Upon a signal, they moved toward the beach, but the druids of the Tuatha Dé Danann raised a magical storm to keep them from reaching land. However, Amergin sang an invocation calling upon the spirit of Ireland that has come to be known as The Song of Amergin, and he was able to part the storm and bring the ship safely to land. There were heavy losses on all sides, with more than one major battle, but the Milesians carried the day. 

[I'm not sure if it similarly lies in our Bran's destiny to bring his own ship 'safely to land' -- but he will surely 'part the storm' with his song.]

There are several versions of the song, having been translated from Old Gaelic.  The best known is the translation and arrangement (of which there are in turn multiple versions!) by Robert Graves :

 

SONG OF AMERGIN

Amergin, Bard of the Milesians, lays claim to the Land of Ireland

 

I am a stag: of seven tines,

I am a flood: across a plain,

I am a wind: on a deep lake,

I am a tear: the Sun lets fall,

I am a hawk: above the cliff,

I am a thorn: beneath the nail,

I am a wonder: among flowers,

I am a wizard: who but I

Sets the cool head aflame with smoke?

 

I am a spear: that roars for blood,

I am a salmon: in a pool,

I am a lure: from paradise,

I am a hill: where poets walk,

I am a boar: ruthless and red,

I am a breaker: threatening doom,

I am a tide: that drags to death,

I am an infant: who but I

Peeps from the unhewn dolmen, arch?

 

I am the womb: of every holt,

I am the blaze: on every hill,

I am the queen: of every hive,

I am the shield: for every head,

I am the tomb: of every hope.

 

'Song of Amergin' translated by Robert Graves, from 'The White Goddess'

 

@Sly Wren made the excellent observation that the tenor of the verse is reminiscent of that of the Night's Watch words, the same with which Sam magically unlocked the Black Gate]

 

Other versions: 

from "The Romance of Taliesin" 

I have been a fierce bull and a yellow buck.
I have been a boat on the sea.
I fled vehemently... on the foam of water.
I have been a drop in the air.
I journeyed as an eagle.
God made me of blossom.
I have been a tree-stump in a shovel.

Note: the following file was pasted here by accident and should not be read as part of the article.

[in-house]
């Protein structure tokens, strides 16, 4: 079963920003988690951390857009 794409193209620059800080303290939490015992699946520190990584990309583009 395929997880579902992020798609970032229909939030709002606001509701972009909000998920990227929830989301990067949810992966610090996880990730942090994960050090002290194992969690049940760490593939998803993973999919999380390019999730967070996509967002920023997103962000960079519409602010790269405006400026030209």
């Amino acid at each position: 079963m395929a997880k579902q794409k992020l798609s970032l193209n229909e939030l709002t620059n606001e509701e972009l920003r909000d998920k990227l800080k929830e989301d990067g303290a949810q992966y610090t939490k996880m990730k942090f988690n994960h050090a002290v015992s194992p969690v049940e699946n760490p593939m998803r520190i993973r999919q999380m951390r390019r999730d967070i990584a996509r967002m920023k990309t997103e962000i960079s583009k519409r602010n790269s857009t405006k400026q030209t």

I fled as a spear-head of woe to such as wish for woe.
I have been a blue salmon.
I have been a spotted snake upon a hill.
I fled as a bristly boar seen in a ravine.
I have been a wave breaking on the beach.
On a boundless sea I was set adrift.

from "The Legend of Finn Mac Cool" 

I am a stag of seven tines.
Over the flooded world
I am borne by the wind.
I descend in tears like dew, I lie glittering,
I fly aloft like a griffon to my nest on the cliff,
I bloom among the lovliest flowers
I am both the oak and the lightening that strikes it.

I embolden the spearmen,
I teach the councillors their wisdom,
I inspire the poets,
I rove the hills like a ravening boar,
I roar like the winter sea,
I return again like the receeding wave,
Who but I can unfold the secrets of the unhewn dolman?

 

'The Song of Amergin' has also been set to music by Lisa Gerrard and Dead can Dance in this haunting, rather spine-tingling arrangement:

 

(the video might seem a bit boring, but the other versions I found online were either staid or barely verging on some kind of gothic pornography at times, so I thought I'd best refrain from invoking more than I'd bargained for, settling instead for picturesque scanning shots of the Irish coastline -- I think I may have even espied some of those 'hollow hills' at the base of the cliffs (lots of underground water action in line with my artistic sensibilities)..!  :)

These are their lyrics in the Gaelic with the accompanying English translation:

Dead Can Dance – The Song Of Amergin Lyrics

Am gaeth I m-muir
Am tond trethan
Am fuaim mara
Am dam secht ndirend
Am s? Ig I n-aill
Am d? Are gr? Ne
Am cain lubai
Am torc ar gail
Am he I l-lind
Am loch I m-maig
Am br? A ndai
Am g? I i fodb fras feochtu
Am d? Delbas do chind codnu
Coiche nod gleith clochur sl? Be
Cia on co tagair aesa? Scai
Cia du I l-laig fuiniud gr? Ne
Cia beir buar o thig tethrach
Cia buar tethrach tibi
Cia d? M, cia d? Delbas faebru a ndind ailsiu
C? Inte I'm gai, cainte gaithe


I am the wind on the sea
I am the stormy wave